The situation where it took an European power to host a security conference for Nigeria and her neighbours would not only have been unthinkable in the 60s, 70s,80s 90s, and some part of the 2000s but unacceptable. To further drive home the point, under the military administration of General MuhammaduBuhari, a Quadripartite Agreement between Benin, Ghana, Togo and Nigeria on border security, custom and immigration was signed and l find it rather curious that three years in office, the president has not even sought to utilize his own idea in engaging our neighbours.

Poverty and unemployment are increasing in the country and according to a new report, Nigeria now has the largest number of poor people in the world. What would you do as president to address the situation, create employment and prosperity for this country?

Firstly, you do not need any report to tell you about the growing poverty in the land. Travel round the country and your will see the condition of our people and the uncertainties they feel about the future. The National Bureau of Statistics have been warning about the increasing level of unemployment and as we speak the APC government in three years have compounded the situation by failing tomake employment creation it’s priority. The recent report you referred toconfirms an earlier report by the international Monetary fund which equally warned about the deteriorating economic situation and it’s sever impact on Nigerians. When you come to think about our unfortunate situation, this country with its natural endowment and huge human capital have no excuse to be poor, no excuse for the sufferings of our people and no excuse what so ever for the continued underdevelopment of our hardworking and resilient people.

It is against this backdrop that l told you that in seeking for the presidency of this great country my central objective is to break this circle or move the country out of the nadir of its poverty and underdevelopment to anew direction of hope, unity, progress and prosperity, of a nation that works for all, that is progressive, productive, innovative and competitive. Within the first hundred days of my administration if elected, l plan to announce a comprehensive economic programme in line with PDP’s manifesto that will include an aggressive and accelerated diversification of the economy with agriculture and manufacturing at the top of the agenda to drive Nigeria’s industrialization and inclusive growth. Given the growing global warnings about the future of oil, we must stop paying lips service to diversifying the base of the Nigerian economy. Unlike the APC which makes so much noise about its rice program we will focus on developing all the major cash produce in this country and they are many.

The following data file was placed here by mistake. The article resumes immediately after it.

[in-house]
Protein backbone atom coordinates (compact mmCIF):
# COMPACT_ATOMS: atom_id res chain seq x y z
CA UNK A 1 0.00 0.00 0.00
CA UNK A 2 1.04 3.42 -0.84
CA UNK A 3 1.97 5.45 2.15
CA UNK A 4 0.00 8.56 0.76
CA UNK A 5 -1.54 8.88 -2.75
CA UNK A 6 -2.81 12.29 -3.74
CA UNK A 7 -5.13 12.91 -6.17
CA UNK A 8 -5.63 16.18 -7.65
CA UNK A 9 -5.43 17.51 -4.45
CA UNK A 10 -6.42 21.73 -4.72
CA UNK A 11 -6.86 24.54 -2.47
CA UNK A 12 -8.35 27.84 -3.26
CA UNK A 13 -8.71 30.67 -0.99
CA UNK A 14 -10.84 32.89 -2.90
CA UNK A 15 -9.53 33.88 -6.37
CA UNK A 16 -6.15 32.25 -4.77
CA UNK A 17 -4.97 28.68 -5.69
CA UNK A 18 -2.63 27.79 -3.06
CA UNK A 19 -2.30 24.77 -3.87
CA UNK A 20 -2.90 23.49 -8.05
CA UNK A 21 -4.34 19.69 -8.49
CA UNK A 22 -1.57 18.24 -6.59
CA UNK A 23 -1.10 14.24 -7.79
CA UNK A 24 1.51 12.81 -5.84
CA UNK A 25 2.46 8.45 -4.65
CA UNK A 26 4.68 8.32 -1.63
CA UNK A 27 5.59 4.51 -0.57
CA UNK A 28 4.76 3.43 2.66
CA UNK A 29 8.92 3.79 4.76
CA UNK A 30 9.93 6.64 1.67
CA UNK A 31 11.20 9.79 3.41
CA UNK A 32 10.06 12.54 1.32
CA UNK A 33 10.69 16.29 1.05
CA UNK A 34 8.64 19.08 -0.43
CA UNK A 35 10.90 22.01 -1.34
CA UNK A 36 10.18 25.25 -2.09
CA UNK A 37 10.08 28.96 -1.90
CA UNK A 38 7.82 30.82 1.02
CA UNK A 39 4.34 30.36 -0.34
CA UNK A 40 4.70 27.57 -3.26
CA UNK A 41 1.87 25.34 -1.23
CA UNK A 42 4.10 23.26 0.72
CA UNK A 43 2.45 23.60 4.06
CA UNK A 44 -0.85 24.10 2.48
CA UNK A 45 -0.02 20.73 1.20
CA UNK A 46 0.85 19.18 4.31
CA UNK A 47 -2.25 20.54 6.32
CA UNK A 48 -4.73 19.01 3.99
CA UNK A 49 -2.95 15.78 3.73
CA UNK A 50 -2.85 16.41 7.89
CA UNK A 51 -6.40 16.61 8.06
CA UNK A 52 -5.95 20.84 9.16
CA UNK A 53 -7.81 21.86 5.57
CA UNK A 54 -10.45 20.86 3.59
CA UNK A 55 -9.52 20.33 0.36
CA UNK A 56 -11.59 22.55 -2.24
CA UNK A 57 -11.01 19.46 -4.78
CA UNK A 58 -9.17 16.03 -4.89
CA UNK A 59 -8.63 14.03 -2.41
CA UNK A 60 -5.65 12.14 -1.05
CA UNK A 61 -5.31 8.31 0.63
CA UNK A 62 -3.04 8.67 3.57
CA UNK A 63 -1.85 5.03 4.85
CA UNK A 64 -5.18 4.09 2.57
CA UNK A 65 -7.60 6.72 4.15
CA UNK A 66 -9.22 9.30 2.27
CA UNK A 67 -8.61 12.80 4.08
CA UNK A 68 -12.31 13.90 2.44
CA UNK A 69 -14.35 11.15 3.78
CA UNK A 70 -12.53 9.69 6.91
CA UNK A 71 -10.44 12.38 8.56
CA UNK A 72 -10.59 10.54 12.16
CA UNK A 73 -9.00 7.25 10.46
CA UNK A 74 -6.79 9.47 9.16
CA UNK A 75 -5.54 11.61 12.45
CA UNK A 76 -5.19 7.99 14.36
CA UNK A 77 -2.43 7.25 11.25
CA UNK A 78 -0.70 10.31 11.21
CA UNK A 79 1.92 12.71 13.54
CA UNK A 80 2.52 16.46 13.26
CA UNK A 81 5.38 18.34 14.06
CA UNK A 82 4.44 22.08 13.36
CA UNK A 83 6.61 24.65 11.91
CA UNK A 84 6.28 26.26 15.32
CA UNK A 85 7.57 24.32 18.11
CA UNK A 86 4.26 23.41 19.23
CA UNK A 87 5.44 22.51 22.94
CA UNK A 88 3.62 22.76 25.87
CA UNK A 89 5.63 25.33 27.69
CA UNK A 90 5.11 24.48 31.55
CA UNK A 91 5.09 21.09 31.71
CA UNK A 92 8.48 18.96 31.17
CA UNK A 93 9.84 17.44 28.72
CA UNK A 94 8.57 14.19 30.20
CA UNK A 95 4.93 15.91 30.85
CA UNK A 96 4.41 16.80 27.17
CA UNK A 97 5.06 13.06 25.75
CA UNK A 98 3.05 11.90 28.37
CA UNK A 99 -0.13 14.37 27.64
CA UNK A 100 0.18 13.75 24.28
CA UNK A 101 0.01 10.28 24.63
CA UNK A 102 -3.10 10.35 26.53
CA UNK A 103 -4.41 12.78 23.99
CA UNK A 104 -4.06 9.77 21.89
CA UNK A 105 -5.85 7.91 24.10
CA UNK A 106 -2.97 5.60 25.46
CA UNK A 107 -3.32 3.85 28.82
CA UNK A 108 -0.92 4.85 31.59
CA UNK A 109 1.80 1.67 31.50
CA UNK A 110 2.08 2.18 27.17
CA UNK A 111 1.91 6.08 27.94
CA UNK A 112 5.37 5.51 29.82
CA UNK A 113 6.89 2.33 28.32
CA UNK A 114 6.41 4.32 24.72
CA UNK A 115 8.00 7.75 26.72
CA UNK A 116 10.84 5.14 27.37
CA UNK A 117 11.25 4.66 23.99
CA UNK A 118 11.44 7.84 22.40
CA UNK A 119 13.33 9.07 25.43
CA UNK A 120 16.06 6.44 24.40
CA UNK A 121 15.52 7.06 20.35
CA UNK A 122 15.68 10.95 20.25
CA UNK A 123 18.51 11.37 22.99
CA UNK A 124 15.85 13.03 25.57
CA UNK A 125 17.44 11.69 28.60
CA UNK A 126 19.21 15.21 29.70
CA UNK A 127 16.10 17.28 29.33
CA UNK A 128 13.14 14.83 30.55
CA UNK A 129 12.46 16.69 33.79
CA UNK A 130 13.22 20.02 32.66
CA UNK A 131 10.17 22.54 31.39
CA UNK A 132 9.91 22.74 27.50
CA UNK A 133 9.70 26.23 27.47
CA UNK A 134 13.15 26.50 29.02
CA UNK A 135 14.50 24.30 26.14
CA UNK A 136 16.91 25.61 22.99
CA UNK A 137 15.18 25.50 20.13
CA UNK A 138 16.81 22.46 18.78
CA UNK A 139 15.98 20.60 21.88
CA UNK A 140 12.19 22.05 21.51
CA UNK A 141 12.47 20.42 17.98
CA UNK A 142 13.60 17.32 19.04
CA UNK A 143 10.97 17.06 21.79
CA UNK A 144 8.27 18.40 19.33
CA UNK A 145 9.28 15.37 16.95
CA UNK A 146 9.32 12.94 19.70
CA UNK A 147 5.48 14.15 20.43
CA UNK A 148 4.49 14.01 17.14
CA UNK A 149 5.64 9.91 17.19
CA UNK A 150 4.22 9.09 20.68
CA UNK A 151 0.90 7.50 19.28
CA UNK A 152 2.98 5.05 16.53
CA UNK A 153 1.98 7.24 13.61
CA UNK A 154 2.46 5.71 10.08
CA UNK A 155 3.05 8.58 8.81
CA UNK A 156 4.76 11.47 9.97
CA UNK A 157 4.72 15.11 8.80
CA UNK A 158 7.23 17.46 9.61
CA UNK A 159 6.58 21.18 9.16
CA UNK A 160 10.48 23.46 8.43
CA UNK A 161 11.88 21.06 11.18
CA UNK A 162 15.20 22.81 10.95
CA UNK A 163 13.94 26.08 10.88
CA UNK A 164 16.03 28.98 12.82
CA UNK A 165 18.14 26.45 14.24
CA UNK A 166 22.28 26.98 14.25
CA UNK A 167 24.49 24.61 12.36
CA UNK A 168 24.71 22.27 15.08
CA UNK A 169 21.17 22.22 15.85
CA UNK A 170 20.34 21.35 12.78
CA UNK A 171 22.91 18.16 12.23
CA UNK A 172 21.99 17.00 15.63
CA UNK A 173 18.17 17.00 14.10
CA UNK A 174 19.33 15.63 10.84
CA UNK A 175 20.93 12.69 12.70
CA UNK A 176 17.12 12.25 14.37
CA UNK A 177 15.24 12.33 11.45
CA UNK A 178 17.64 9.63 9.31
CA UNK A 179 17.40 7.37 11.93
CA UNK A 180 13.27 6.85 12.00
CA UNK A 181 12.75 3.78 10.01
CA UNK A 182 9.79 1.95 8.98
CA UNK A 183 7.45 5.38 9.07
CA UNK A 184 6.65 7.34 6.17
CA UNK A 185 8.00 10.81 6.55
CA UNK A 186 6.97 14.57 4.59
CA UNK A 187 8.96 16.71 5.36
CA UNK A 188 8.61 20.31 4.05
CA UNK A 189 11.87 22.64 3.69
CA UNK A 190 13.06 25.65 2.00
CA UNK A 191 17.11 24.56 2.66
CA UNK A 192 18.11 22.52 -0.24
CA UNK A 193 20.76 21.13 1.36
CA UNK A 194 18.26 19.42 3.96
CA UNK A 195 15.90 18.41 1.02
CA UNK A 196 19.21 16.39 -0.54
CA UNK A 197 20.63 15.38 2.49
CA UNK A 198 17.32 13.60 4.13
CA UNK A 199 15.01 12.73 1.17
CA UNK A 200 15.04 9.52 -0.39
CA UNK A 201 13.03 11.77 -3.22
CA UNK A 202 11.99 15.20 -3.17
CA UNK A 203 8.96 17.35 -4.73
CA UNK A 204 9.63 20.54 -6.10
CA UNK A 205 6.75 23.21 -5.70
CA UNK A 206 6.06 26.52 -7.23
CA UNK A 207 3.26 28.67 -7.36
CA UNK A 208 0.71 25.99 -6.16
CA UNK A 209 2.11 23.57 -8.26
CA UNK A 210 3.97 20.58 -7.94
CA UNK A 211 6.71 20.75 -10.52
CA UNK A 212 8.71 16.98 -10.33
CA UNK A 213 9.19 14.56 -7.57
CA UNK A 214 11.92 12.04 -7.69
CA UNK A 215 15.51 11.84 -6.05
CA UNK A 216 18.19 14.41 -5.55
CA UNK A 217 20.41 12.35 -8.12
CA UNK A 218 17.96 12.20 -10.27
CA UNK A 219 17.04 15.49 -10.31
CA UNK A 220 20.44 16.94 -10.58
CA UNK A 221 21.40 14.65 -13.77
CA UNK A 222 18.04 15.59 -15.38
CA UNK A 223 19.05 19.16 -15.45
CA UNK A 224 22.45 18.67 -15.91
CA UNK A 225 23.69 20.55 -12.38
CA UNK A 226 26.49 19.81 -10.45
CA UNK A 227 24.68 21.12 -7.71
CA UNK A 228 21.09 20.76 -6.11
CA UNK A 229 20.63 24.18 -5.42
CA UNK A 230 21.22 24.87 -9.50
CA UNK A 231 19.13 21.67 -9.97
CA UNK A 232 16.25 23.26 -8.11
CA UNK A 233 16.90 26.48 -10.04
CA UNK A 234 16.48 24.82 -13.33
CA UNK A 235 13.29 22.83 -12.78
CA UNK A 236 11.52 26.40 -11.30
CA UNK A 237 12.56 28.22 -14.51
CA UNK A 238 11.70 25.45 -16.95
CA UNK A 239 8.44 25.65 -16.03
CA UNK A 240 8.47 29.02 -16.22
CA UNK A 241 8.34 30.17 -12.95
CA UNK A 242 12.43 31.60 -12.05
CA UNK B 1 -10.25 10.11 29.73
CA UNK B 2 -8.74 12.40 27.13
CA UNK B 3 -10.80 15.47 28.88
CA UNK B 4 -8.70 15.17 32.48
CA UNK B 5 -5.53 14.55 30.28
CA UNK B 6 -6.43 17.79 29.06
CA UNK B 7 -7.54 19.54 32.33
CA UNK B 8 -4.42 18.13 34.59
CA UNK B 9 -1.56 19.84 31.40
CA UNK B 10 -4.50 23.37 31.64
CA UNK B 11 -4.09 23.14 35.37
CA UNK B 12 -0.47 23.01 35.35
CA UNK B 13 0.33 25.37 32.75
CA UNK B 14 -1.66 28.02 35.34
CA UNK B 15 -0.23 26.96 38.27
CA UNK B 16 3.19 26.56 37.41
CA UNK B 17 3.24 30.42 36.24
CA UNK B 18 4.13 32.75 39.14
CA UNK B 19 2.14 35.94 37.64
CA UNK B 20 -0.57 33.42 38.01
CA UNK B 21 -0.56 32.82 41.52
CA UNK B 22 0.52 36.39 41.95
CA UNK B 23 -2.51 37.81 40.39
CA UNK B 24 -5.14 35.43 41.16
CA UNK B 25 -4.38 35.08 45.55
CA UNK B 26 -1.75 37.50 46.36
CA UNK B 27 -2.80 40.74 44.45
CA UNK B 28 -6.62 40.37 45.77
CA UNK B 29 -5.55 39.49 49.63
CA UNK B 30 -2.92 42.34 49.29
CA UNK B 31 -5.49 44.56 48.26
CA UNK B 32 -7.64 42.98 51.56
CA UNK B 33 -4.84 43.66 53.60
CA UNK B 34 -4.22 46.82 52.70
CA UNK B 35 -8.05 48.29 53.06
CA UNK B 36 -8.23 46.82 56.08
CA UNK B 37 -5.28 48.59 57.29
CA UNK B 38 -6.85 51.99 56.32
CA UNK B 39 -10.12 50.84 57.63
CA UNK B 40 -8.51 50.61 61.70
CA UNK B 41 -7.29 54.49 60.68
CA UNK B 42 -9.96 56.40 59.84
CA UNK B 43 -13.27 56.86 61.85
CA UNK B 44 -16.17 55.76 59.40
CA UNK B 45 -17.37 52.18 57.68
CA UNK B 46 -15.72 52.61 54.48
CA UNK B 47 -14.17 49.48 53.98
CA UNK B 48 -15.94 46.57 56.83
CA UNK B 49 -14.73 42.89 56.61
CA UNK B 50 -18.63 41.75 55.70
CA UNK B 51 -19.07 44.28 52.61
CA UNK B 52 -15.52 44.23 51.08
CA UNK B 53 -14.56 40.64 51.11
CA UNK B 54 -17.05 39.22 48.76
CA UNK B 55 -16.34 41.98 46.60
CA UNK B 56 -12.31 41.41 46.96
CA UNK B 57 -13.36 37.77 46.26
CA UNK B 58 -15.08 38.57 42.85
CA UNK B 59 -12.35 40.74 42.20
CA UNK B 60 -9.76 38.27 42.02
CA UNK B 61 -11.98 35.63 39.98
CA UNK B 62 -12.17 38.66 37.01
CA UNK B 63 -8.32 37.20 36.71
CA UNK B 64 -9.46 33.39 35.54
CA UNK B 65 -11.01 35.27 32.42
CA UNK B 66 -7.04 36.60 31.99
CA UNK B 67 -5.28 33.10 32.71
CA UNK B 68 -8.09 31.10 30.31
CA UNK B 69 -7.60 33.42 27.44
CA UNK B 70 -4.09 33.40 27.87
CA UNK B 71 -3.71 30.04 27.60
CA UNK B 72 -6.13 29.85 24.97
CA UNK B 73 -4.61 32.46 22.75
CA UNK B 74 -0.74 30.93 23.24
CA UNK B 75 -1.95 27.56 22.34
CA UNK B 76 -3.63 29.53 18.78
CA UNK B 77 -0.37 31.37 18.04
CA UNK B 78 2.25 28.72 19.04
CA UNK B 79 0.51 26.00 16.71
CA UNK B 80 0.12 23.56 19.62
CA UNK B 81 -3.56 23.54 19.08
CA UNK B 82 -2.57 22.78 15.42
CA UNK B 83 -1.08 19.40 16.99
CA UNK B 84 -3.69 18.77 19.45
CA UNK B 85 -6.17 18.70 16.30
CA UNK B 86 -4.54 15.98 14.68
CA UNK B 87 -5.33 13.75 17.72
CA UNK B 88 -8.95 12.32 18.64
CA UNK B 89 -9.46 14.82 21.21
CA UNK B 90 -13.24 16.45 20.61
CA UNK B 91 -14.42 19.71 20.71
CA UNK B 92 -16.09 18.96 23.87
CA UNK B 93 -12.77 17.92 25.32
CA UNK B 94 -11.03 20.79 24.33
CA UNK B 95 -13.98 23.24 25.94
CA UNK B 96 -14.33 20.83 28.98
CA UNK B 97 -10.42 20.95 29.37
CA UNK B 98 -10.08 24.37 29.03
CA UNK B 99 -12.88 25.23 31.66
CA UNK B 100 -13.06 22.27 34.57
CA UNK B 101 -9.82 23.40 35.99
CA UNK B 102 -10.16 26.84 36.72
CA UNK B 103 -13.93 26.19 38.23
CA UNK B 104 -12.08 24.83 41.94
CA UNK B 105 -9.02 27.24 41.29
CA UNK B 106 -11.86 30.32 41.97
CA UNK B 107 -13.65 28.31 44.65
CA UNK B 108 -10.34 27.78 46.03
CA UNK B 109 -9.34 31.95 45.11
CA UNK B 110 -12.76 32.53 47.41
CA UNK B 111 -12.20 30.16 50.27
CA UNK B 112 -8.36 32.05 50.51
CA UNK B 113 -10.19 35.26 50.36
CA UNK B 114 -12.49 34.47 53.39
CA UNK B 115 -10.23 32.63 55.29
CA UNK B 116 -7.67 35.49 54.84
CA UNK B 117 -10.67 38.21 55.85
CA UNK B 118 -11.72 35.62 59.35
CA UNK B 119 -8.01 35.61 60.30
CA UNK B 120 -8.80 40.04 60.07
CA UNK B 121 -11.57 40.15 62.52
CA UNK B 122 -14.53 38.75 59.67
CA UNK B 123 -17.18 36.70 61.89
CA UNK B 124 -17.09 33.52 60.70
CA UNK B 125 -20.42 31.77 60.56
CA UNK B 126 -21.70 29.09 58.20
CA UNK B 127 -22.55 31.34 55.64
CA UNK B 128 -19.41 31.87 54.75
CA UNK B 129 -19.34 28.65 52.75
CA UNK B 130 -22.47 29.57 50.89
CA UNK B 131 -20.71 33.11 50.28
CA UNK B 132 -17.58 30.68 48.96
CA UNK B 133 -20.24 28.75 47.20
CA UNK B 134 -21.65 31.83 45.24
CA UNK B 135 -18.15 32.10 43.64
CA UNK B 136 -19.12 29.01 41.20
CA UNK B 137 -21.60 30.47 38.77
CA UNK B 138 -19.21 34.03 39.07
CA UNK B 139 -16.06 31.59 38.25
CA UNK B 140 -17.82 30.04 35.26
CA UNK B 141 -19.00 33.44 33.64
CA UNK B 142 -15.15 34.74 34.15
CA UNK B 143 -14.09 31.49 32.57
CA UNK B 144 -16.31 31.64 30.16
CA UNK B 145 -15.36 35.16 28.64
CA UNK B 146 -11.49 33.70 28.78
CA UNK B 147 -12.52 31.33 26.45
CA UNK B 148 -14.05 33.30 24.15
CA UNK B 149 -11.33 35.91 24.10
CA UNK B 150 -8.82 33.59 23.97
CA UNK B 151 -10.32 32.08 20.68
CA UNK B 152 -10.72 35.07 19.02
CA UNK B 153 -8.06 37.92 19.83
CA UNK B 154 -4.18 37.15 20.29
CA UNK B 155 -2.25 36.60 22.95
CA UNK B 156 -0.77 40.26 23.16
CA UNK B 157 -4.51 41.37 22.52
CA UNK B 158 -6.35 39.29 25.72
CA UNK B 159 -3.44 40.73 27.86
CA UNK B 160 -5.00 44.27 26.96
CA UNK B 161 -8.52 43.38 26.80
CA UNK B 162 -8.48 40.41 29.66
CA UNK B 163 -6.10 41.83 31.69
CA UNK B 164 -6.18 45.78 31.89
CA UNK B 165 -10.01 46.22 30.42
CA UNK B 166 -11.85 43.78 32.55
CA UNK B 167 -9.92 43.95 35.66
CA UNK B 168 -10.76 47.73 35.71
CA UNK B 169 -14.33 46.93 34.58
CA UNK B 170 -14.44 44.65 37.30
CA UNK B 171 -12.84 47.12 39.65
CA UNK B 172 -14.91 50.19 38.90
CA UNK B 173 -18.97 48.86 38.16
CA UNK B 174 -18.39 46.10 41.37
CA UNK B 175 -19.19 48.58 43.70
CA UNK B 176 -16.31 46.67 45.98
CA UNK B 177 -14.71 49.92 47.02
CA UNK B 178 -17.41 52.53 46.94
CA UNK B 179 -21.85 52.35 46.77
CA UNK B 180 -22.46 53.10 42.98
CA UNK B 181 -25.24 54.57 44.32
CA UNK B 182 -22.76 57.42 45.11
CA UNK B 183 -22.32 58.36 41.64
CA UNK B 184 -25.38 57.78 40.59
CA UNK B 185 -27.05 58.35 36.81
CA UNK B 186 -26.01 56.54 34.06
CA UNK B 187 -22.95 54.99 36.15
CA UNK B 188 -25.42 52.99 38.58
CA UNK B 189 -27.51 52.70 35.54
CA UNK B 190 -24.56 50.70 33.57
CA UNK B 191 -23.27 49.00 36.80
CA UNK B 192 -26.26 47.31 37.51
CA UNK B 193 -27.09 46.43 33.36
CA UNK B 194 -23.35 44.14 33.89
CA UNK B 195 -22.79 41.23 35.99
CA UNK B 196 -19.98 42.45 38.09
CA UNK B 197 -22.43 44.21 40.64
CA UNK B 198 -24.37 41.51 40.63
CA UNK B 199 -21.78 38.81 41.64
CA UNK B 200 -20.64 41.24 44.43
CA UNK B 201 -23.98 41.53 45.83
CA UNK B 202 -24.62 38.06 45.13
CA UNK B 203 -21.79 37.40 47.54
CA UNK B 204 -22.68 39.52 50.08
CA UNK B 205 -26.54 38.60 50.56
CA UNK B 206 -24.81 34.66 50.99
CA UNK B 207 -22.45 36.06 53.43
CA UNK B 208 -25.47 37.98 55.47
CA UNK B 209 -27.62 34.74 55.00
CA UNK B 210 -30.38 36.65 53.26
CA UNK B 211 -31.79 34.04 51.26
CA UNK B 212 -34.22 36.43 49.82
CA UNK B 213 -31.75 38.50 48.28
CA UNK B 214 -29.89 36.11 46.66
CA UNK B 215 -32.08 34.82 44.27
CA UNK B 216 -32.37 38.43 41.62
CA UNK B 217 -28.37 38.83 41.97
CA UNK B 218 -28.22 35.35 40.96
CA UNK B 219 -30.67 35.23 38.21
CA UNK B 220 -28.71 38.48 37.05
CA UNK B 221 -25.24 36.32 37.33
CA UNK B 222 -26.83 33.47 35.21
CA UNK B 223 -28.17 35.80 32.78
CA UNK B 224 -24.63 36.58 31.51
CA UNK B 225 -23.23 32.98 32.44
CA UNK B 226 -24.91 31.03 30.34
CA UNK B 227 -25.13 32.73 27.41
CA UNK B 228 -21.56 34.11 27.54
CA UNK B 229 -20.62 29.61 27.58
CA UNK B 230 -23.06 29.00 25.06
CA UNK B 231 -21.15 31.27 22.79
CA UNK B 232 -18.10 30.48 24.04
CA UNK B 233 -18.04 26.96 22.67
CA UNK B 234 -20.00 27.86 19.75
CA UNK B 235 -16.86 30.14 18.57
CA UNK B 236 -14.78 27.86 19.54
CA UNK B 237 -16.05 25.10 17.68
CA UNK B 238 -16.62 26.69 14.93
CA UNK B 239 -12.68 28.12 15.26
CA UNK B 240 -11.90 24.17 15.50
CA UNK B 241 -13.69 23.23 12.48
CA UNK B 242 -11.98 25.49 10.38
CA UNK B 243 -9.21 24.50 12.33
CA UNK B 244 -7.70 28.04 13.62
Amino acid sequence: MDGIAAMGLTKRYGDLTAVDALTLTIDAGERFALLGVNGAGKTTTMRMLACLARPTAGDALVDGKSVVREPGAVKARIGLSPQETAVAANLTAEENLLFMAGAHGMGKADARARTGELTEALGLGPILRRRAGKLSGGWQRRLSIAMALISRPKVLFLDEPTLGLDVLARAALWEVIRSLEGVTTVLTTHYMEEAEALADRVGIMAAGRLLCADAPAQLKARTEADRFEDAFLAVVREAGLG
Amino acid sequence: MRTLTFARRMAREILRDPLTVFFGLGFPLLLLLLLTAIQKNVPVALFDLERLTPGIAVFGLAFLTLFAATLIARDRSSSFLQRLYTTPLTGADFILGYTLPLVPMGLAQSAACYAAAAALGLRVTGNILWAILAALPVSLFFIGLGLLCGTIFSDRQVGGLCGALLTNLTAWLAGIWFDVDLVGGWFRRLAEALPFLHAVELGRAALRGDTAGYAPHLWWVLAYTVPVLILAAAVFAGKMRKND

I will ensure that as much as possible, raw materials produced in the country are processed partially and where possible, wholly to add value before exportation, as the process of value addition will create the much needed jobs for millions of unemployed Nigerians, and bring about positive social change and increase in the country’s GDP.

There will also be a better coordination and management of the fiscal, monetary and exchange policies as well as a discernible tax regime.

The private sector will be the engine of growth and development by expanding its role in the Nigerian economy and partnering with it to develop critical infrastructure. In this regard, a favourable climate will be created to encourage foreign direct investment.

There will be a better environment for doing business in Nigeria including developing the needed skill sets and competencies required to manage a twenty first century economy being propelled by the forces of technology. This will involve among other, expanding the ICT infrastructure and the utilization of technology for our development.